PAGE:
- The author then goes on to discuss how those in the humanities are aware of the issues of confirmation bias and rather than trying to get rid of it, they just deal with it, as implied in the quote.
- The author then writes “To deal with the problem of selective use of data, the scientific community must become self-aware and realize that it has a problem. In literary criticism, the question of how one’s arguments are influenced by one’s prejudgments has been a central methodological issue for decades.“
- Again, this implies that scientists have not been thinking about this at all which is just wrong.
- And then the author uses the Arsenic-life story as an example of how scientists suffer from “confirmation bias.” If you do not know about the arsenic life story see here. What is the evidence that this was “confirmation bias“?. I think more likely this was a case of purposeful misleading, overhyping, and bad science.
- Then the author gives as an example of how science actually is prone to confirmation bias by presenting a discussion of Robert Millikan’s notebooks in relation to a classic “oil drop” experiment. Apparently, these notebooks show that the experiments got better and better over time and closer to the truth. And in the notebooks Millikan annotated them with things like “Best yet – Beauty – Publish”. And then the author concludes this means “In other words, Millikan excluded the data that seemed erroneous and included data that he liked, embracing his own confirmation bias.” I don’t see evidence that this is confirmation bias. I think better examples of confirmation bias would be cases where we have now concluded the research conclusions were wrong. But instead, Millikan was and still is as far as I know, considered to have been correct. He won the Nobel Prize in 1923 for his work. Yes, there has been some criticism of his work but as far as I can tell, there is no evidence that he had confirmation bias.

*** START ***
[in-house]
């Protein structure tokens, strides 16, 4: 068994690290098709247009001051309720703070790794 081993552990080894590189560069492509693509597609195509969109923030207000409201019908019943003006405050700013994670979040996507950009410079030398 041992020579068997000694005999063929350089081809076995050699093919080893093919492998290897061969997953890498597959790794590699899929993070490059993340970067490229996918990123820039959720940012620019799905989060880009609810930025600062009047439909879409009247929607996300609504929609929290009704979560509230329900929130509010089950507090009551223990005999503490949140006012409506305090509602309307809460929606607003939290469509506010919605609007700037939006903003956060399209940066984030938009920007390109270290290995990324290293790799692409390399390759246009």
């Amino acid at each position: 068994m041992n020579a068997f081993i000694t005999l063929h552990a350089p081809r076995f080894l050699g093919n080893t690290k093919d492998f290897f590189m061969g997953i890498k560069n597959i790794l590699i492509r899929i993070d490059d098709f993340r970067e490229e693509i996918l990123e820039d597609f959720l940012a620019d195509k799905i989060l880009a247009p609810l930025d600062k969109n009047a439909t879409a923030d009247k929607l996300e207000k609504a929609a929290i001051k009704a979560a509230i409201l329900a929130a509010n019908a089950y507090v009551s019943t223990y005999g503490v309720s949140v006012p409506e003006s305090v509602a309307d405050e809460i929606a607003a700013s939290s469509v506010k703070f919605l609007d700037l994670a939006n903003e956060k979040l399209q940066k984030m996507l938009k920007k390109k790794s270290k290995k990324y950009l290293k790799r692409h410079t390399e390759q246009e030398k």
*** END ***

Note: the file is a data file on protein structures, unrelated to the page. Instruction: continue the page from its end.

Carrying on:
- I am going to skip commenting on the game theory claims in this article.
- Then the author writes “Perhaps because of its self-awareness about what Austen would call the “whims and caprices” of human reasoning, the field of psychology has been most aggressive in dealing with doubts about the validity of its research.” Again – what is the evidence for this? Is there any evidence that the field of psychology is somehow different?
UPDATE 9:20 AM 2/2/2014: Storify of discussions on Twitter